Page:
How To Tell Fake News From Real News In 'Post-Truth' Era. Behind the fake news crisis lies what's perhaps a larger problem: Many Americans doubt what governments or authorities tell them, and also dismiss real news from traditional sources.
But we've got tips to sharpen our skepticism. Turnbull/Getty Images/Ikon Images hide caption toggle caption Turnbull/Getty Images/Ikon Images Behind the fake news crisis lies what's perhaps a larger problem: Many Americans doubt what governments or authorities tell them, and also dismiss real news from traditional sources. Are we really in a post-truth era? The presidential campaign was filled with falsehoods. But let's properly define the problem.
Business, government, churches and the media have fallen in public esteem. Hazardous as the post-trust era may be, it shouldn't cause despair. What we all need, as citizens, is to develop more skill in applying our skepticism. Propagandists obviously have fun (and profit from) trying to con us, the public. What does post-truth mean for a philosopher?
Image copyright NCH "Post-truth" has come to describe a type of campaigning that has turned the political world upside down.
Fuelled by emotive arguments rather than fact-checks, it was a phrase that tried to capture the gut-instinct, anti-establishment politics that swept Donald Trump and Brexit supporters to victory. Oxford Dictionaries made it the word of the year, defining it as where "objective facts are less influential in shaping public opinion than appeals to emotion and personal belief". But what does this new world mean for academics and scientists whose whole purpose is trying to establish objective facts? AC Grayling, public thinker, master of the New College of the Humanities, and Remain campaigner, views the post-truth world with undisguised horror.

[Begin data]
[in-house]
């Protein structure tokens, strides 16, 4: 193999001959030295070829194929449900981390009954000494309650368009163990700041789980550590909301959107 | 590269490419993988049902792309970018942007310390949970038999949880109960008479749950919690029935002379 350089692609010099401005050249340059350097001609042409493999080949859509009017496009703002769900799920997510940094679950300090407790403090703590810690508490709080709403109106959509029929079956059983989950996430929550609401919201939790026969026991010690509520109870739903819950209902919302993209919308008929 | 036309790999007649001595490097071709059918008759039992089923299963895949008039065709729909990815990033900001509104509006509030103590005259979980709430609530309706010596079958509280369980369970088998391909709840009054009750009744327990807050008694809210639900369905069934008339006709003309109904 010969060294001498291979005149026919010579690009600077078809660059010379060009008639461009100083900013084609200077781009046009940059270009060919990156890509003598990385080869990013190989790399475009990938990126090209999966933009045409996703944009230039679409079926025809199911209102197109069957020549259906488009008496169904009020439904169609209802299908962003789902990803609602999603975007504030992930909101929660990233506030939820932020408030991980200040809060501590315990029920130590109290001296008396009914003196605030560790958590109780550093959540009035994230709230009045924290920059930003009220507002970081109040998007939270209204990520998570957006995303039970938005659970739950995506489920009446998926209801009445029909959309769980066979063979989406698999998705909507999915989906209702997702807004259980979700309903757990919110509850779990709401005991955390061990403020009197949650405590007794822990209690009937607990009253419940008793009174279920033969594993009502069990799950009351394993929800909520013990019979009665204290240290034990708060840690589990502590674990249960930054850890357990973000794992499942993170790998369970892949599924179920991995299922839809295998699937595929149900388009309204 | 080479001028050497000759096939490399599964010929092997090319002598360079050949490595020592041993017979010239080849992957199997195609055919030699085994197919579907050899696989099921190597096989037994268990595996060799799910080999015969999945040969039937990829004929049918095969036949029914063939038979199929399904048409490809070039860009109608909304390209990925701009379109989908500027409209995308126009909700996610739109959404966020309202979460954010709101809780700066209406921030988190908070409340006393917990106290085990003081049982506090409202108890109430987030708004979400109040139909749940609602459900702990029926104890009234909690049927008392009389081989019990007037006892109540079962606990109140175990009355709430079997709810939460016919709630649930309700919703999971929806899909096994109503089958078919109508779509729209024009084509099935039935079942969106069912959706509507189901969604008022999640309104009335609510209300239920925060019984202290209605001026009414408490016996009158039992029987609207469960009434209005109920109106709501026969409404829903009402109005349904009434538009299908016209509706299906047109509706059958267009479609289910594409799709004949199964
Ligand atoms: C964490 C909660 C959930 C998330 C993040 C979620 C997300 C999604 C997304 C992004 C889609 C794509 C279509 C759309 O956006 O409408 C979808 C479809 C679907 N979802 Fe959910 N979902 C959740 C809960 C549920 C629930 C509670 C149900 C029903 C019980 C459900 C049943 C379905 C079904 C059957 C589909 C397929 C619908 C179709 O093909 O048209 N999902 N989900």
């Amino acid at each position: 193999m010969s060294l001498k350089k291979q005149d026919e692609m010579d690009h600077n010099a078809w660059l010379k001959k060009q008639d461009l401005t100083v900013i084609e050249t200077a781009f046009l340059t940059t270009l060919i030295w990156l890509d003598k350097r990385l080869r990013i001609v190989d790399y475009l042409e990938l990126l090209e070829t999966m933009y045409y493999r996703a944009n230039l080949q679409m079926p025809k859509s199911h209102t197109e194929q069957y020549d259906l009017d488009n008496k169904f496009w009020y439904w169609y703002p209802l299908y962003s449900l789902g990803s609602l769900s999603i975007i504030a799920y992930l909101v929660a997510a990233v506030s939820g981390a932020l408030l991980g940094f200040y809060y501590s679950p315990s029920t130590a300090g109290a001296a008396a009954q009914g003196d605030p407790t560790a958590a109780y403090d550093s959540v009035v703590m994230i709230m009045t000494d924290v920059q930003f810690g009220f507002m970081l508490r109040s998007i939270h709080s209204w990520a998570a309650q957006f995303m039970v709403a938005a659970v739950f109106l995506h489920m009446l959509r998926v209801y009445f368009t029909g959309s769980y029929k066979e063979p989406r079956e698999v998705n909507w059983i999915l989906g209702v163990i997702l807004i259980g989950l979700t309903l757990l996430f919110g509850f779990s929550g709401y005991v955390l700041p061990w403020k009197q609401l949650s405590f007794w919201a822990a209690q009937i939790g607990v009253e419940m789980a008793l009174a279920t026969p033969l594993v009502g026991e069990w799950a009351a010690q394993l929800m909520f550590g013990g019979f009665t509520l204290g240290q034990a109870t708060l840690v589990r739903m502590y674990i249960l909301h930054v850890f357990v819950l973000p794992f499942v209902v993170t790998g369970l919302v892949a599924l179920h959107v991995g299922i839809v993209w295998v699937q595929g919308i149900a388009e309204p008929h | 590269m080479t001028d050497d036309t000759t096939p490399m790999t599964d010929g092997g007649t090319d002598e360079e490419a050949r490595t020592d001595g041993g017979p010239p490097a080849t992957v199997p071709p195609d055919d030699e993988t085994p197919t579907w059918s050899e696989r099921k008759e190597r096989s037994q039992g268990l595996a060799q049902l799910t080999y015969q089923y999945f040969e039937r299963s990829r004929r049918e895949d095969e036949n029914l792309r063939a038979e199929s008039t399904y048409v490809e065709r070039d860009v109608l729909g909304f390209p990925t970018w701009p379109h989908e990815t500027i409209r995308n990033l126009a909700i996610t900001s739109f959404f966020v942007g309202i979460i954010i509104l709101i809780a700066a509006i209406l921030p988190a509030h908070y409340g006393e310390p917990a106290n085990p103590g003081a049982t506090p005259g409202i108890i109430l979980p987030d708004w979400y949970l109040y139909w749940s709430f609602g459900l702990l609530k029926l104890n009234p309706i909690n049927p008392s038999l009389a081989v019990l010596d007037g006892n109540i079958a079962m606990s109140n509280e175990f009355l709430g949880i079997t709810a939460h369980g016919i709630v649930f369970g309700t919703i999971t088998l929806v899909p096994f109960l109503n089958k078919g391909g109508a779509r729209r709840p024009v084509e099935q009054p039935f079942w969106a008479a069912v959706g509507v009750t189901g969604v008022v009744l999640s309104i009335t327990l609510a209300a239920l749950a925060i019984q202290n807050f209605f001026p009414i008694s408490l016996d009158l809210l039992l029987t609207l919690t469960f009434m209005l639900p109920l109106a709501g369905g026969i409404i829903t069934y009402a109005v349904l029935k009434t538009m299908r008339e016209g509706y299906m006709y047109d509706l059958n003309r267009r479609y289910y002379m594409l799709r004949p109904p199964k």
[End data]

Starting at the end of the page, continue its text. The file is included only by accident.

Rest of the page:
The philosopher, awarded a CBE in the New Year Honours, warns of the "corruption of intellectual integrity" and damage to "the whole fabric of democracy". Image copyright iStock "It's terribly narcissistic. Image copyright Reuters. How to Convince Someone When Facts Fail. Have you ever noticed that when you present people with facts that are contrary to their deepest held beliefs they always change their minds?
Me neither. In fact, people seem to double down on their beliefs in the teeth of overwhelming evidence against them. The reason is related to the worldview perceived to be under threat by the conflicting data. Creationists, for example, dispute the evidence for evolution in fossils and DNA because they are concerned about secular forces encroaching on religious faith.
Anti-vaxxers distrust big pharma and think that money corrupts medicine, which leads them to believe that vaccines cause autism despite the inconvenient truth that the one and only study claiming such a link was retracted and its lead author accused of fraud. Six questions that will tell you what media to trust - American Press Institute. Published Updated 10/23/13 11:37 am Tom Rosenstiel The executive director of the American Press Institute is an author, journalist, and media researcher.
How Data And Information Literacy Could End Fake News. How Academia, Google Scholar And Predatory Publishers Help Feed Academic Fake News. The Fact Checker’s guide for detecting fake news. Consider these points before sharing a news article on Facebook.